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Artists capture dogs, cats and other beloved animals in forms ranging from gold charms to crystal intaglios.
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From hotels to fashion brands, businesses increasingly are catering to pets and their humans who foot the bills. And that extends to jewelry brands and designers, too: They’re ready to create custom pieces featuring a treasured family member, furry, feathered or otherwise — which owners often commission as gifts to themselves.
Irene Neuwirth’s affection for her pets started the Los Angeles-based jeweler on the road to adding custom animal portraits to her collection more than a decade ago. “The ethos of my brand focuses on things with whimsy, but that are also really fine,” she said. “I’ve always played around with my dogs with jewelry, or just used my animals as a branding tool.”
During one of her trips to Tucson, Ariz., home of a series of gem shows, Ms. Neuwirth met a gemstone carver based in Idar-Oberstein, Germany, who she declined to identify, but who carved animal portraits in crystal quartz and then hand painted each carving in relief. She commissioned one of her dog, a Labradoodle named Teddy, placed a sliver of black mother-of-pearl behind the piece, and set it in a charm framed in turquoise and diamonds that she had designed.
Requests from her clients followed. She said she now averages about 40 custom pet pieces each year, ranging in price from $6,500 to $17,880. Among those are a charm commissioned by Jennifer Aniston that depicted her beloved dog Dolly, and a carved portrait in painted crystal showcasing Taylor Swift’s cat Meredith, which the singer received as a gift. “There’s something playful about putting animals and jewelry together,” Ms. Neuwirth said.
And the jeweler said that the personal nature of the pieces makes them valuable to the buyer, and unlikely to be resold. “They’re a forever thing,” she said.
The celebrity fitness trainer Isaac Calpito, known as Isaac Boots to followers of his Torch’d workout program, dotes on his mini poodle, Davis. So after seeing a friend wearing a necklace from Loquet London — a company that creates sapphire crystal lockets, each designed to house the wearer’s personal collection of Loquet charms — Mr. Calpito asked the brand to make a charm in his dog’s image.
“People are having kids later in life or not having them at all. Our pets are our children,” he said. “Capturing them in jewelry makes it feel like they’re always with us.”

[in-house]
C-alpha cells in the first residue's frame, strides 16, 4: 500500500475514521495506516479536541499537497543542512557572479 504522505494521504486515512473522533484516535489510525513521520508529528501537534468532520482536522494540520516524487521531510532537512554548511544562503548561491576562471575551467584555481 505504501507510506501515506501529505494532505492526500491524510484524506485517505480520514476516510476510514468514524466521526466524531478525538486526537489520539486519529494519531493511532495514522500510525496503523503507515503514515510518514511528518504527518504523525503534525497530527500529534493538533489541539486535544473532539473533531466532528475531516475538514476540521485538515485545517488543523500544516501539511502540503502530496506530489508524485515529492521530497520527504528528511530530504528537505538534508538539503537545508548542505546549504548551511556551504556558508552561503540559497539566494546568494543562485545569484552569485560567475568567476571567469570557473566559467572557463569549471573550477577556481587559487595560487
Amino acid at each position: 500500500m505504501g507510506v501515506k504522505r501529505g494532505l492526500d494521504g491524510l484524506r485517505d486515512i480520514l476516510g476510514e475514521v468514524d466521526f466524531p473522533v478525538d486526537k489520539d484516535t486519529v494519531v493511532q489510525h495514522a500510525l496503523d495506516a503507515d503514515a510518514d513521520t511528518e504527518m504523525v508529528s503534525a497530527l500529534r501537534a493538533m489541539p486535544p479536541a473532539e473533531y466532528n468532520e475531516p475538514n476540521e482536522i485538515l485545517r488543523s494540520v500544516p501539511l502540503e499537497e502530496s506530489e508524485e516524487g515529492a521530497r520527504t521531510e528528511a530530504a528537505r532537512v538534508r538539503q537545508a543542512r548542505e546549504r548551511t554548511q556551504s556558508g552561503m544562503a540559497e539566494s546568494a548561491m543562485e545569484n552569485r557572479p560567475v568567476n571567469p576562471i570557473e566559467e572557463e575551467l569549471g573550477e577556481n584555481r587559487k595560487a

After Calpito shared photos of Davis and spoke to a Loquet staff member about what he called his dog’s “diva attitude,” the brand fashioned a poodle-shaped charm in 18-karat white gold with black rhodium plating, and black diamonds adorning the dog’s head and tail. “They captured his regal stance,” Mr. Calpito said.
He said he wears the charm daily: “In the rare moments when I’m not with Davis, I still have to have him on me.”
The order was his first custom jewelry commission, but it may not be his last. “I have a new puppy named Romeo,” he said. “Now I need a new charm of him.”
According to Sheherazade Goldsmith, the founder of Loquet London, about half of the brand’s custom charms are of pets, with dogs accounting for 70 percent of that (prices start from $180). Despite, or perhaps because of, their small dimensions — 5 millimeters by 3 millimeters, or about two-tenths of an inch by slightly more than a tenth of an inch — the charms generally entail highly detailed conversations with clients.
“We’ll recommend whether enamel or another color of gold will be best, whether the eyes should be a stone or not, whether the animal should be lying down,” she said. “People love talking about their pets. When we’re doing bespoke charms, people will spend more time talking about their animals than anything else.”
As her dog Tucker got older, Katie Hammond, founder and president of the communications agency the Last Layer, began contemplating how to preserve her memories of him. By the time he died in 2021, at 17, she knew she wanted to remember him with a special jewel. “I tend to buy a piece of jewelry for a milestone,” she said. “I treated this just the same.”
But she had special requirements: to include some of Tucker’s cremated remains inside the piece and to steer clear of kitschy pet memorial jewels.